From a pinnacle of glory Nebuchadnezzar was now degraded to the level of a beast, indeed almost beneath that level; and in that miserable, bestial condition 'seven times' passed over him. It was no passing affliction but a protracted one, though it is not indicated here whether 'times' means years. Elsewhere apparently, it does.

An element of prophecy enters, we believe, into this story, for it is a remarkable fact that a 'beast' appears at the end of the record concerning Gentile dominion, when we come to Revelation 13:1-18. The last man who will hold that supreme place, and who will be crushed by the appearing of the Lord Jesus in His glory, is described as a 'beast.' He will not be a demented one, as was Nebuchadnezzar, but he will be worse because dominated by Satan, never lifting up his eyes to heaven but always down to the earth. And further, if we are right in identifying him with 'the prince that shall come' of Daniel 9:26, Daniel 9:27, his career will cover the 'week' of years, mentioned in those verses — the equivalent of 'seven times.'

There is a contrast, however, for the beast of the last days goes to his doom in 'a lake of fire burning with brimstone,' whereas Nebuchadnezzar at the end of his seven times was restored to sanity and to his kingdom. And further, this time something effectual does seem to have been wrought in his soul. Not only did he lift up his eyes to heaven with the understanding of a man but he blessed God, giving Him His title of 'the Most High.' Now the first time that this great name of God occurs is in Genesis 14:1-24, where Melchizedek is called a priest of 'the Most High God' who is therefore, 'Possessor of heaven and earth.'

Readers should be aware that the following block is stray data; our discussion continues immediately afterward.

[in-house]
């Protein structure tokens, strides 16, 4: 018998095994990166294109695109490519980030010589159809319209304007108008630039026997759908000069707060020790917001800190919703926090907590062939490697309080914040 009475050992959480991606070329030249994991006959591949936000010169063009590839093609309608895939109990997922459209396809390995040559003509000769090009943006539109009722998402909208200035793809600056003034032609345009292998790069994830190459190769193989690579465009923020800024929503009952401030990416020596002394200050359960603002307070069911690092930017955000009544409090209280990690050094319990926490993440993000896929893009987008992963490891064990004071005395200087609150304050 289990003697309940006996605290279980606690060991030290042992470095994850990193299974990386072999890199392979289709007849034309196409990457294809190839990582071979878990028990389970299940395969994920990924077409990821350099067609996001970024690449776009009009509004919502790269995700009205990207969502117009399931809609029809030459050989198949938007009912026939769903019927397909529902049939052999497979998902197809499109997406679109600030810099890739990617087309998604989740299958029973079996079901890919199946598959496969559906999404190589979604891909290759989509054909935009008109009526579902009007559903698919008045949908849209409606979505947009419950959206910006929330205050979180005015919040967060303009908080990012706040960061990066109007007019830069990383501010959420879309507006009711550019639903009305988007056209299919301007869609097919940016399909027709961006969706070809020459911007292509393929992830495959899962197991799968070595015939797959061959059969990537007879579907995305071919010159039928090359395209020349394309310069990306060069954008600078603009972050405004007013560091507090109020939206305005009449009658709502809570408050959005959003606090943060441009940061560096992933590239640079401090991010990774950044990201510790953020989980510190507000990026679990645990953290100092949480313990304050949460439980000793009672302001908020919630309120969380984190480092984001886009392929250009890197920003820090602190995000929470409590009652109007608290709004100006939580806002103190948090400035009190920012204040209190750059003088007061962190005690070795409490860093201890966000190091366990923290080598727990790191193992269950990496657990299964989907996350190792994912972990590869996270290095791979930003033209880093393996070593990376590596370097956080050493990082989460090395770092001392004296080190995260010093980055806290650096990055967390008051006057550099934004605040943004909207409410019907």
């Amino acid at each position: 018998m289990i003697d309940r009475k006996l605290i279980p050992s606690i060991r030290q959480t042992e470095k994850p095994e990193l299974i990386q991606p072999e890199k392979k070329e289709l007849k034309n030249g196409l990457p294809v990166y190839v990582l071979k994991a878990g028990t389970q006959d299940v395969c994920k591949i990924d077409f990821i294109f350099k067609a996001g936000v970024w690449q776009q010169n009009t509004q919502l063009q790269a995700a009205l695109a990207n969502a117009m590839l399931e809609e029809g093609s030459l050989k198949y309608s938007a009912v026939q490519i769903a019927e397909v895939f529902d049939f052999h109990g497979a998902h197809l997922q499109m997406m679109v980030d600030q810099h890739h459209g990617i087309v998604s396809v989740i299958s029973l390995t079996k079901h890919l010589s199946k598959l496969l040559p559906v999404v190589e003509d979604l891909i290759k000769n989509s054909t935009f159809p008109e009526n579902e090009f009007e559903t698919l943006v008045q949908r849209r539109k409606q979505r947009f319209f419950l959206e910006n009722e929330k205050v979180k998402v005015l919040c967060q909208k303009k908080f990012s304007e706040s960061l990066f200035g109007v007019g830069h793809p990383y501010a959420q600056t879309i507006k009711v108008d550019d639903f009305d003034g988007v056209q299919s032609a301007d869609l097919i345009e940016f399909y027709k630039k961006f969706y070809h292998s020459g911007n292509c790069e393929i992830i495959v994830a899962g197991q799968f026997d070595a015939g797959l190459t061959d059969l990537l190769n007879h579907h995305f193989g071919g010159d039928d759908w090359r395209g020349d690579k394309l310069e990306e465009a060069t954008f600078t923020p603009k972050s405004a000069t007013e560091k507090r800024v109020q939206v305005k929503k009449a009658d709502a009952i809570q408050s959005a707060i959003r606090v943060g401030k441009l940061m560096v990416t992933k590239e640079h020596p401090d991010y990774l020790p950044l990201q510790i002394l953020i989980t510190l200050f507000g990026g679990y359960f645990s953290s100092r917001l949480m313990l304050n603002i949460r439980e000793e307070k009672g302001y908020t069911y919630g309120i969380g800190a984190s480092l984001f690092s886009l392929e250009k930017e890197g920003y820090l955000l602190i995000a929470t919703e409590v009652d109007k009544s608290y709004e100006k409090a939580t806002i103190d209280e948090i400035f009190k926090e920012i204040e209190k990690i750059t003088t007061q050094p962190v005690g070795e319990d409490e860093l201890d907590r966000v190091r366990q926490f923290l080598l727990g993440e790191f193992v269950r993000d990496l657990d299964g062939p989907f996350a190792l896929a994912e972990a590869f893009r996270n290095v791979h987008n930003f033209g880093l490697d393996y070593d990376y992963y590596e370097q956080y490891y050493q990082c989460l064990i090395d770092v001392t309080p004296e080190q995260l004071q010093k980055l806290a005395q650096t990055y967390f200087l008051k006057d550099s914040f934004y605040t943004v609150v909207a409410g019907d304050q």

Some understanding of this fact had now entered the heart of Nebuchadnezzar, as we see in verses Daniel 4:34-35. This opened the king's eyes to the fact of his own nothingness, for he confessed that, 'all the inhabitants of the earth are reputed as nothing;' and if all, then himself among them. He recognized also the supreme power of God in enforcing His will in heaven and on earth. In the presence of the greatness and the power of God, he at last recognized his own nothingness and impotence.